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      Diagnostic accuracy of the vegetative and minimally conscious state: Clinical consensus versus standardized neurobehavioral assessment


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          Previously published studies have reported that up to 43% of patients with disorders of consciousness are erroneously assigned a diagnosis of vegetative state (VS). However, no recent studies have investigated the accuracy of this grave clinical diagnosis. In this study, we compared consensus-based diagnoses of VS and MCS to those based on a well-established standardized neurobehavioral rating scale, the JFK Coma Recovery Scale-Revised (CRS-R).


          We prospectively followed 103 patients (55 ± 19 years) with mixed etiologies and compared the clinical consensus diagnosis provided by the physician on the basis of the medical staff's daily observations to diagnoses derived from CRS-R assessments performed by research staff. All patients were assigned a diagnosis of 'VS', 'MCS' or 'uncertain diagnosis.'


          Of the 44 patients diagnosed with VS based on the clinical consensus of the medical team, 18 (41%) were found to be in MCS following standardized assessment with the CRS-R. In the 41 patients with a consensus diagnosis of MCS, 4 (10%) had emerged from MCS, according to the CRS-R. We also found that the majority of patients assigned an uncertain diagnosis by clinical consensus (89%) were in MCS based on CRS-R findings.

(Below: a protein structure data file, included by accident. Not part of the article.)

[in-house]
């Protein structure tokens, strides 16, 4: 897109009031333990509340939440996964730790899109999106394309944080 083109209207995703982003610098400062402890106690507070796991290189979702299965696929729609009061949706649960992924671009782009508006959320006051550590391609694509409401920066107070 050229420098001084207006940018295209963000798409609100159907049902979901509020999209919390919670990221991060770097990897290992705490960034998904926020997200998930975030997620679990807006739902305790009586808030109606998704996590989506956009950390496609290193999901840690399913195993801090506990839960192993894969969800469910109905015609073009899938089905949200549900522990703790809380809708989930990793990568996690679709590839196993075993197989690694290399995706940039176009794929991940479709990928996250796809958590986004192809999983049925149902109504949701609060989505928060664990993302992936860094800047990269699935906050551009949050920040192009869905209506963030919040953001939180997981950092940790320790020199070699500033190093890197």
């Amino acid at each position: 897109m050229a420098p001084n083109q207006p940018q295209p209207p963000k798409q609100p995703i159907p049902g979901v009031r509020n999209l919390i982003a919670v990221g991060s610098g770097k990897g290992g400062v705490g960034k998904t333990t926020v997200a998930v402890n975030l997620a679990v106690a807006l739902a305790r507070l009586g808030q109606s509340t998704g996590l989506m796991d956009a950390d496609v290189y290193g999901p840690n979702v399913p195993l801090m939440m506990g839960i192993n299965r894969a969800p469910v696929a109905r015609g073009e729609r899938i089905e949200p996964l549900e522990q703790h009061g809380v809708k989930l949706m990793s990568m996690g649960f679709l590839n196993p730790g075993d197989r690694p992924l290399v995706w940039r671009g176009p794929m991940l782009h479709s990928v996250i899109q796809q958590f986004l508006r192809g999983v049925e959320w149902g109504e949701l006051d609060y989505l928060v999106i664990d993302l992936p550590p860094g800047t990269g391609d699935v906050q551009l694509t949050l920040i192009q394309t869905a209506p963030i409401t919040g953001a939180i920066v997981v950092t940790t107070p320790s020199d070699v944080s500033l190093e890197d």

Despite the importance of diagnostic accuracy, the rate of misdiagnosis of VS has not substantially changed in the past 15 years. Standardized neurobehavioral assessment is a more sensitive means of establishing differential diagnosis in patients with disorders of consciousness when compared to diagnoses determined by clinical consensus.

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          The JFK Coma Recovery Scale-Revised: measurement characteristics and diagnostic utility.